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Theatre in Review: Pay the Writer (Pershing Square Signature Theatre)

Marcia Cross, Bryan Batt, Ron Canada. Photo: Jeremy Daniel

As a novelist, Tawni O'Dell has scaled the best-seller list and been welcomed into the golden circle of Oprah's Book Club. As a playwright, she has a long way to go before similar accolades come her way. Her 2019 drama, When It Happens to You, was a painfully awkward memoir about a family trauma and its aftermath, using a half-dramatized, half-lecture format; seeing it, I kept wishing she had put her experiences into prose, the medium where, surely, she is most comfortable. Then again, maybe not: Pay the Writer is a rambling, unfocused, undramatic account of the torments of being a successful novelist. Well, write what you know, I suppose, although, since O'Dell is not an aging, ailing Black man ravaged by Norman Mailer-ish excesses, she may be stretching things a bit. This probably accounts for the unremitting tone of falsity that underlines the play's action.

Indeed, the playwright throws at the stage any number of characters and situations unsupported by sufficient exposition and/or solid psychological insight. Chief among them is Cyrus Holt, a best-selling author with a couple of National Book Awards and a Pulitzer Prize to his credit, along with a big European following. He is also a recovering alcoholic with a trail of broken marriages and an unseen "child bride" who is the butt of several distasteful jokes. Moving in and out of his orbit are Bruston Fischer, his long-suffering agent and one-man gay lonely-hearts club; Cyrus' ex-wife Lana, who resurfaces after a twenty-year absence; Jean-Luc, the cartoon Frenchman -- Those scarves! That accent! -- who jealously guards his role as Cyrus' translator; Leo, Cyrus' son, a well-dressed blank who appears to have no interests or personal life of his own; and Cyrus' daughter Gigi, unhappily married to a sports star and nursing a grudge against her self-absorbed father.

Because Cyrus is dying, the play devolves into a series of lengthy, often mawkish, farewell scenes. (A bit of intrigue is raised about his new novel, which he refuses to show to Bruston, but the point is left to languish until near the end when it figures in the tear-stained windup.) Oddly, nobody onstage ever lives up to his or her reputation: The retiring, oracular Cyrus is hard to square with the figure seen in flashbacks: the egotistical young comer who dismisses Toni Morrison as having "potential" and the dissolute screenwriter on a 24/7 bender with a bimbo named Vanity ("Hollywood has destroyed many a great novelist," Bruston sagely notes, in case you haven't heard.) Gigi, whom, we are repeatedly told, is a holy terror, turns out to be an unremarkable case of early middle-aged discontent. O'Dell can't begin to explain how Bruston, a shy closet case in the 1980s, morphs into an Andrew Wylie-style shark; in a particularly bizarre bit, we are told that, despite the roster of best-sellers on his client list, he can't afford to buy his apartment because he was once bilked by a boyfriend who, adding insult to injury, tried to push him off a cliff. Too often in Pay the Writer, life imitates pulp fiction.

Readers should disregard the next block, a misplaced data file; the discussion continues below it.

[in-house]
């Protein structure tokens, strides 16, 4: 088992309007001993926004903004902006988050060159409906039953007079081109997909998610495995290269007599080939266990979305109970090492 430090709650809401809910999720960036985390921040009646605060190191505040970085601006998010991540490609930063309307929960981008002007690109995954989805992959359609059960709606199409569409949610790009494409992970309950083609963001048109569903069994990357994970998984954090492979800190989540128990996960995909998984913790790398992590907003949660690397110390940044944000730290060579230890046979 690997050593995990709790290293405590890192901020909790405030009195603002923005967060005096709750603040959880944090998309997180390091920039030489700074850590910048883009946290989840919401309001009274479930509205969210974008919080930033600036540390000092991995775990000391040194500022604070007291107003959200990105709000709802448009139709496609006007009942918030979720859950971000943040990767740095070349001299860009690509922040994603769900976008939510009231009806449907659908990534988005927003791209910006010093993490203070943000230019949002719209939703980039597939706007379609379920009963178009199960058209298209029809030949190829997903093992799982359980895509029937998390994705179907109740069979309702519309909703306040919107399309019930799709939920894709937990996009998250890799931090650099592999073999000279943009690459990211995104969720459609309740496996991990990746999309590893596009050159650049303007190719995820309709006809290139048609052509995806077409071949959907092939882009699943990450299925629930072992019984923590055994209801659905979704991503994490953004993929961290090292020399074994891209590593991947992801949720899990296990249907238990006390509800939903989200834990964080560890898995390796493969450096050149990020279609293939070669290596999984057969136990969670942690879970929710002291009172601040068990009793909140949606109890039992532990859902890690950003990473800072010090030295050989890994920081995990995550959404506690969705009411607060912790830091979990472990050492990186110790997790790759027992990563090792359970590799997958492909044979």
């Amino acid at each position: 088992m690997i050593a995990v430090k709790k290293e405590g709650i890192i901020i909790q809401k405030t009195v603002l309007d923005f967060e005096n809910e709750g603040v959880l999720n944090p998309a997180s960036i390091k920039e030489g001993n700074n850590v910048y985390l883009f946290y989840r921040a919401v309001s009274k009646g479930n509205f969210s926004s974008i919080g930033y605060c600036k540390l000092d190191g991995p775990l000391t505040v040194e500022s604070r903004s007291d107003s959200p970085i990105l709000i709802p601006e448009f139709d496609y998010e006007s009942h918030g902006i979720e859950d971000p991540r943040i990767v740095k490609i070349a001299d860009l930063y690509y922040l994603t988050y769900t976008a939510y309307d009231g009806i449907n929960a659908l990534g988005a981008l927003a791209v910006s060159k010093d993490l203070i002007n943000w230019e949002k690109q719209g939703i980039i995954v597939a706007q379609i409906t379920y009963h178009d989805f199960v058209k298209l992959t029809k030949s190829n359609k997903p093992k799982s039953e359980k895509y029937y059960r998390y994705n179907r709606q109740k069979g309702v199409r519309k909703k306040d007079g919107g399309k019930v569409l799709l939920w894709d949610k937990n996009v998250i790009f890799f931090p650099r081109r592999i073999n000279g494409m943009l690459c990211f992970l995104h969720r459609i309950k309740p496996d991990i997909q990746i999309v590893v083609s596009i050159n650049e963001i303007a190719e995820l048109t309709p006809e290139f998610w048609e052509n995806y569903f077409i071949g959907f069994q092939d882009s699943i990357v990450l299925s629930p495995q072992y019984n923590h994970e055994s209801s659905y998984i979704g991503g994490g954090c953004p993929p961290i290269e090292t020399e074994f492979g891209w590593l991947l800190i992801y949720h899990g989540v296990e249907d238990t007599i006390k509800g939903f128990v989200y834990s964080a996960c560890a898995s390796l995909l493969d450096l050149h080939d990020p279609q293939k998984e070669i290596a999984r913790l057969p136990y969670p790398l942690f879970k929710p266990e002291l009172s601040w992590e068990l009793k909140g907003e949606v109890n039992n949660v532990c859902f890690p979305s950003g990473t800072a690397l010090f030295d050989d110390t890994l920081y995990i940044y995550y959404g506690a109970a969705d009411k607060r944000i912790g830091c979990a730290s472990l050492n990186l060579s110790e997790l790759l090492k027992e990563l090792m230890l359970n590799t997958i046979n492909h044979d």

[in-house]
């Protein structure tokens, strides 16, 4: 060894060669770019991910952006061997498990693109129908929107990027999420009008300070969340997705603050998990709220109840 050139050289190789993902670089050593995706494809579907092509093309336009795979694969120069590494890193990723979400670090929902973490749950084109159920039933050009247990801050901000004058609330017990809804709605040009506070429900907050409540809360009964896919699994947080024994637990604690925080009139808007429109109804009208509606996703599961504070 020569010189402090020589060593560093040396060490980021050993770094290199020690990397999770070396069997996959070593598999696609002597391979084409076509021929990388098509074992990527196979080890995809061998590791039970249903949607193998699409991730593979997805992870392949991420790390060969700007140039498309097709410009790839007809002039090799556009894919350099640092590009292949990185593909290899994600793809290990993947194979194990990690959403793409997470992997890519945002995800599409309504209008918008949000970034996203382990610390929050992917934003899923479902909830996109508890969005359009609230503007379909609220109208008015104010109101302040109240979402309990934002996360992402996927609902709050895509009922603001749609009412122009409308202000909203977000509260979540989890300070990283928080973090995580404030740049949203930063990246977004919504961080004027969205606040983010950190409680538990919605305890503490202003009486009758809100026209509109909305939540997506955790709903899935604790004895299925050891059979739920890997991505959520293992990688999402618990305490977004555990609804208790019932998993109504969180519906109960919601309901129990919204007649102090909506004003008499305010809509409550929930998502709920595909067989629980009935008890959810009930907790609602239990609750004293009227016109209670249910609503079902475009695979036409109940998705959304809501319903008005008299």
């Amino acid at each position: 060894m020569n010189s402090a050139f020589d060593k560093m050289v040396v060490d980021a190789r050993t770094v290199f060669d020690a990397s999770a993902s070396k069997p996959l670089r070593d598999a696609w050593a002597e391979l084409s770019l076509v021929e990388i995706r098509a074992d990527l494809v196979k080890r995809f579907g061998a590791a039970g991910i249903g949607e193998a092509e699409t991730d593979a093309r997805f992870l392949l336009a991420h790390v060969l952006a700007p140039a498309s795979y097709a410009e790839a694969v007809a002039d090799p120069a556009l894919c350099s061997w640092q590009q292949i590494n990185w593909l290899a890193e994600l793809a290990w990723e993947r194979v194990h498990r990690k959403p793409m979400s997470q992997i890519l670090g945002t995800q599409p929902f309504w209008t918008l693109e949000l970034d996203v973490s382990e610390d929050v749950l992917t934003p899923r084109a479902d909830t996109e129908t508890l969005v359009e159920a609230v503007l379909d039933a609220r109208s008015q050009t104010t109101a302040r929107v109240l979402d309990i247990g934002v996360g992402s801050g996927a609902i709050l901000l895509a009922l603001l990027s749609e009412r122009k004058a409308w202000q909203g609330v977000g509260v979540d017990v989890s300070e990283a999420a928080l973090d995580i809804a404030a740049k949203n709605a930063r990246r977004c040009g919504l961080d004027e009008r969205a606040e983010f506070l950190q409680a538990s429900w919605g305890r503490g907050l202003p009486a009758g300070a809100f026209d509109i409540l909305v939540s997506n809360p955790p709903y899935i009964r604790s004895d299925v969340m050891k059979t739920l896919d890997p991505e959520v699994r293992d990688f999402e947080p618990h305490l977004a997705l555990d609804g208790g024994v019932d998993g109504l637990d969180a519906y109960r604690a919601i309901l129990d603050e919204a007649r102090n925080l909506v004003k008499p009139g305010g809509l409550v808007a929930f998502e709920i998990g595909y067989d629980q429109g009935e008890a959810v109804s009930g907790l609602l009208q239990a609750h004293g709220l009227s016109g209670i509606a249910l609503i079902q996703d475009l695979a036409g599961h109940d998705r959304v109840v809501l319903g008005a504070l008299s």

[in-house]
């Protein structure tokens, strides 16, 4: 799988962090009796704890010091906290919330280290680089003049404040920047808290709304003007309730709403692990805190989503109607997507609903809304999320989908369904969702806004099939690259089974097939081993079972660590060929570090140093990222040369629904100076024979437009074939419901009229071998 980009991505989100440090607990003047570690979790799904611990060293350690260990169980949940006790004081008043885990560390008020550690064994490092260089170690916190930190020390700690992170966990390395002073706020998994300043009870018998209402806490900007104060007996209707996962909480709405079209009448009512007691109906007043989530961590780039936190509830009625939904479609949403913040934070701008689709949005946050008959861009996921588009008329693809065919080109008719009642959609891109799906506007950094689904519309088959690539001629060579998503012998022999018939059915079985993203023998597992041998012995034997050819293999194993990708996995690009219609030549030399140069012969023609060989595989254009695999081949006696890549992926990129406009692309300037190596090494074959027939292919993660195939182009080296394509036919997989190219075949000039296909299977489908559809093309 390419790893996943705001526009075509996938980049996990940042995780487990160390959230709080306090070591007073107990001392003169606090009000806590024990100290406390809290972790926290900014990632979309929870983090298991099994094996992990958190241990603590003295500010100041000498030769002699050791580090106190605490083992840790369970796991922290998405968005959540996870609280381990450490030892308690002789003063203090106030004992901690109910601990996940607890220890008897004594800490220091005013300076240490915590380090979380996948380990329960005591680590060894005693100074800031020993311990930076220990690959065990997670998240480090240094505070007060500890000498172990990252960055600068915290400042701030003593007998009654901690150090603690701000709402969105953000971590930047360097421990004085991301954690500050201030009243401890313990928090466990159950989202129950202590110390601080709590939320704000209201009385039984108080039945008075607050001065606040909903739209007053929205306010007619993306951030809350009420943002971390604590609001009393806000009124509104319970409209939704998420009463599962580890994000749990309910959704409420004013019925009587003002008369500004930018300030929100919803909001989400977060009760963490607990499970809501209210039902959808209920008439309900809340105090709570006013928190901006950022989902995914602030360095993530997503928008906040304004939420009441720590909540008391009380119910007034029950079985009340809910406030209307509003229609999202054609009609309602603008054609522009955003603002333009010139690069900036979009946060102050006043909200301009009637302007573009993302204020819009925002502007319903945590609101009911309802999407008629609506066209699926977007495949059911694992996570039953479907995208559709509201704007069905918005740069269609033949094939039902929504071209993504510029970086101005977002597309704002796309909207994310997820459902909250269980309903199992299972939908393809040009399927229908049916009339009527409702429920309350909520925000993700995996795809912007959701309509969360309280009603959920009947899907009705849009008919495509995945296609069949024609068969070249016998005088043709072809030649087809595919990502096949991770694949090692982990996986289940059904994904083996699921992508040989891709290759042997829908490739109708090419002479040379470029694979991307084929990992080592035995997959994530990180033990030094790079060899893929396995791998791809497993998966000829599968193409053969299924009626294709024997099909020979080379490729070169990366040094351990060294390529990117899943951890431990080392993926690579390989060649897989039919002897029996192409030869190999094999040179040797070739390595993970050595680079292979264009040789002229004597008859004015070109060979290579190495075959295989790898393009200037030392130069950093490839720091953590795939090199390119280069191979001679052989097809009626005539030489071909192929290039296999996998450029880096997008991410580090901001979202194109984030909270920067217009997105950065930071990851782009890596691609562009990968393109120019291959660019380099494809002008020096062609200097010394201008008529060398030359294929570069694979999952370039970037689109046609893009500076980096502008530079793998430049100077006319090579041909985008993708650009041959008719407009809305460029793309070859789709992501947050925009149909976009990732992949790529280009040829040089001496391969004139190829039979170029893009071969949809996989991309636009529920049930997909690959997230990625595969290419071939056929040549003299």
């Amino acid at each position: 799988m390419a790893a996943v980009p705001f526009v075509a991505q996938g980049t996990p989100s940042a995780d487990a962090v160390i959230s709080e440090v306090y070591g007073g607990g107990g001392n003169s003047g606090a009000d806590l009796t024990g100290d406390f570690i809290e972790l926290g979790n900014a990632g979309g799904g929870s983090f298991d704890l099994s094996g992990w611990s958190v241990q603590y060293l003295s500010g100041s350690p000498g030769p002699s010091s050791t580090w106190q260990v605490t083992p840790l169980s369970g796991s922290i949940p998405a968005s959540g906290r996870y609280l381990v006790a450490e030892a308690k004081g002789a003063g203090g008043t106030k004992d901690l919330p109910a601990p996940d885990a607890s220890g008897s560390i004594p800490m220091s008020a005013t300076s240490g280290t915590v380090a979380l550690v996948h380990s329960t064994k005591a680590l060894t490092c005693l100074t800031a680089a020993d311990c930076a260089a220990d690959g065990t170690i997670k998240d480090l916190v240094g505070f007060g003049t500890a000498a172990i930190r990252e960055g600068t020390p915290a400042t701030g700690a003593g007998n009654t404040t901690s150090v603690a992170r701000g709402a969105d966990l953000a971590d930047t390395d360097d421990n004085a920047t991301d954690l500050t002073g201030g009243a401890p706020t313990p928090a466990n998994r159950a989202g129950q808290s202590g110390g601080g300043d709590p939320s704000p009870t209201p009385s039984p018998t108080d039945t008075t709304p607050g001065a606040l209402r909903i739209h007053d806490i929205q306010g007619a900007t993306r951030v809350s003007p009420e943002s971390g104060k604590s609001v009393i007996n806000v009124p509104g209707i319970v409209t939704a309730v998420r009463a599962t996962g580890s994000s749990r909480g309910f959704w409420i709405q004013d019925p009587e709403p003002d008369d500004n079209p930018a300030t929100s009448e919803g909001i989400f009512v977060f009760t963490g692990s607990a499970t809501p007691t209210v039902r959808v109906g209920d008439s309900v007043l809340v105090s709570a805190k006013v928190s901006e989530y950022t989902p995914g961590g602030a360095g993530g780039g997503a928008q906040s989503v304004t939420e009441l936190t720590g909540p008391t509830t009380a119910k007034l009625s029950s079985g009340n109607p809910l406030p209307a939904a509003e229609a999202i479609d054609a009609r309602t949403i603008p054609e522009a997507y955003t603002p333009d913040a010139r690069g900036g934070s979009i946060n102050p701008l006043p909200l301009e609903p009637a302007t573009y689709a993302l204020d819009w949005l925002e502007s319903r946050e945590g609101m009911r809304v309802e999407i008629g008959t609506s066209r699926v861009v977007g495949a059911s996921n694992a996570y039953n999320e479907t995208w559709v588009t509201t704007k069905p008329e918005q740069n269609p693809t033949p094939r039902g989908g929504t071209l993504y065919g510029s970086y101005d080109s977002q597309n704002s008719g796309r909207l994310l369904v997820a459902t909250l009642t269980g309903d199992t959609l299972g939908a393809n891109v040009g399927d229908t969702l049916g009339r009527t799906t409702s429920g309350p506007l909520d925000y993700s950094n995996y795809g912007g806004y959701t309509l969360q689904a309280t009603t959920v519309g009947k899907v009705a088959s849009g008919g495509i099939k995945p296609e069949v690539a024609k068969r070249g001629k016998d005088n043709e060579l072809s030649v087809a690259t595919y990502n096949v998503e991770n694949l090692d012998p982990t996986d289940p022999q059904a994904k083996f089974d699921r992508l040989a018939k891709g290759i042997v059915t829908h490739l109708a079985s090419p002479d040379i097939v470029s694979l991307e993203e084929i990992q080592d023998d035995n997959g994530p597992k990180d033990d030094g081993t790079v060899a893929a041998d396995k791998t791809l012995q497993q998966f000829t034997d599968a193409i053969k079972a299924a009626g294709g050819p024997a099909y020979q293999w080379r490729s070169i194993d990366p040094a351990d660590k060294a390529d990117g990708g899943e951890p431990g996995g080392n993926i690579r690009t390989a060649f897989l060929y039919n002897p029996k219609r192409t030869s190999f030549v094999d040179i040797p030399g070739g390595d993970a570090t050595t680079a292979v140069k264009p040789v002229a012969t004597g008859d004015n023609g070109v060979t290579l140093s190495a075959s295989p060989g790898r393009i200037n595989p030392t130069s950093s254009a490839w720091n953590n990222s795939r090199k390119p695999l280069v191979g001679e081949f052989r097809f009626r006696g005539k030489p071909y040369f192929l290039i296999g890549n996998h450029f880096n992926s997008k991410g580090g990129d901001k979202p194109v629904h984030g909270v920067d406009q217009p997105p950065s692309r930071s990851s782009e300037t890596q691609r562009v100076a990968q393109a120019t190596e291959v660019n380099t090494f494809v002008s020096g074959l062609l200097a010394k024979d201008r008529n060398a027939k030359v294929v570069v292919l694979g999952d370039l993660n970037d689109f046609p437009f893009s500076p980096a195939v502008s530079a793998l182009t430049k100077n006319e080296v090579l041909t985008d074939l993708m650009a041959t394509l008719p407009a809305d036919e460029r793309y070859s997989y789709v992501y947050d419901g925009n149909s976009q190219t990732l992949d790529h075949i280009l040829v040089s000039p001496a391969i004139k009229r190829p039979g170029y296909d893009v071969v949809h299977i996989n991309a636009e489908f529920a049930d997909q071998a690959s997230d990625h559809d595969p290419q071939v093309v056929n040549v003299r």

The play is especially weak at convincing us that Cyrus is a great literary voice. His most famous quote, "A bigot picks a color, but hatred is colorblind," isn't the sort of thing to get them tingling at The New York Review of Books. He also delivers several mouthfuls that cause one character or another to say, "That was good," urging him to write it down; apparently, nobody in this crowd reads much. Then there's the play's idea of wit: Lara, confronting her ex in a Vietnamese restaurant, cracks, "Hello, Cy. Is that Mi Quang all over your crotch or are you just glad to see me?" Bruston, caught in the crossfire between Cy and Lana, says, "I was in some kind of competition, and Cyrus was the prize? I would've preferred a tiara." Yes, like all the gays.

Under Karen Carpenter's listless direction, the actors often pause and look into the middle distance, savoring the wisdom of their thoughts. As Cy, Ron Canada brings a bearish presence and resonant voice to a character that doesn't make much sense. Bryan Batt struggles to make something out of Bruston, one of those gay clich├ęs who crack wise through their tears. The busy television actress Marcia Cross throws herself into the role of Lara, although one never really believes that she and Cy were passionate, self-destructive lovers.

Scenic designer David Gallo appears to have thrown all his resources into one of the play's many locations, Cy's book-lined attic retreat. It's a solid achievement but the other sets look starkly underfurnished, leaving Christopher Akerlind with surprisingly little to light. David C. Woolard's costumes are pretty good at denoting the differences in men's couture between 1980 and today. Bill Toles' sound design includes some nice jazzy underscoring and a handful of well-executive effects.

At an intermissionless two hours, Pay the Writer seems to go on interminably, its depiction of publishing-world intrigues and family dysfunctions proving to be equally unconvincing. Given O'Dell's career, you'd think that the world of letters would be what she knows best. You'd think, wouldn't you? --David Barbour


(21 August 2023)

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